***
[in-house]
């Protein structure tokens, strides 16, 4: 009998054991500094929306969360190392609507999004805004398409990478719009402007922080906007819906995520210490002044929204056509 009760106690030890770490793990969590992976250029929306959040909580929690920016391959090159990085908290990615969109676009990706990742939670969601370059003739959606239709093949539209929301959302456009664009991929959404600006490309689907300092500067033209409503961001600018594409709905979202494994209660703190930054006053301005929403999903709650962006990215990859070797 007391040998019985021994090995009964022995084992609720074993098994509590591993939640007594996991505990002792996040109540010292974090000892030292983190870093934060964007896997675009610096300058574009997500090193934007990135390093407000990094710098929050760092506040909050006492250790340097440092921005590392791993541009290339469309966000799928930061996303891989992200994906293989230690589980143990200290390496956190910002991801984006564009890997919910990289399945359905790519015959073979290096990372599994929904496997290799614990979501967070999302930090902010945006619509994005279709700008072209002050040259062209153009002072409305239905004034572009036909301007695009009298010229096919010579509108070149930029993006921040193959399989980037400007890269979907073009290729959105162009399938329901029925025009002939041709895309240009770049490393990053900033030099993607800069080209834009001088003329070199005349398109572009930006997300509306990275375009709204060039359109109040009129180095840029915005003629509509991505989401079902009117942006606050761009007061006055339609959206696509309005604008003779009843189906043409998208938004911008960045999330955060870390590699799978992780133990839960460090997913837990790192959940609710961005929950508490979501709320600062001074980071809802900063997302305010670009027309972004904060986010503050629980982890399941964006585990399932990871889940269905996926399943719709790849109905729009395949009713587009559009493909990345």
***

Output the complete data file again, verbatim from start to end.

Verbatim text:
[in-house]
């Protein structure tokens, strides 16, 4: 009998054991500094929306969360190392609507999004805004398409990478719009402007922080906007819906995520210490002044929204056509 009760106690030890770490793990969590992976250029929306959040909580929690920016391959090159990085908290990615969109676009990706990742939670969601370059003739959606239709093949539209929301959302456009664009991929959404600006490309689907300092500067033209409503961001600018594409709905979202494994209660703190930054006053301005929403999903709650962006990215990859070797 007391040998019985021994090995009964022995084992609720074993098994509590591993939640007594996991505990002792996040109540010292974090000892030292983190870093934060964007896997675009610096300058574009997500090193934007990135390093407000990094710098929050760092506040909050006492250790340097440092921005590392791993541009290339469309966000799928930061996303891989992200994906293989230690589980143990200290390496956190910002991801984006564009890997919910990289399945359905790519015959073979290096990372599994929904496997290799614990979501967070999302930090902010945006619509994005279709700008072209002050040259062209153009002072409305239905004034572009036909301007695009009298010229096919010579509108070149930029993006921040193959399989980037400007890269979907073009290729959105162009399938329901029925025009002939041709895309240009770049490393990053900033030099993607800069080209834009001088003329070199005349398109572009930006997300509306990275375009709204060039359109109040009129180095840029915005003629509509991505989401079902009117942006606050761009007061006055339609959206696509309005604008003779009843189906043409998208938004911008960045999330955060870390590699799978992780133990839960460090997913837990790192959940609710961005929950508490979501709320600062001074980071809802900063997302305010670009027309972004904060986010503050629980982890399941964006585990399932990871889940269905996926399943719709790849109905729009395949009713587009559009493909990345």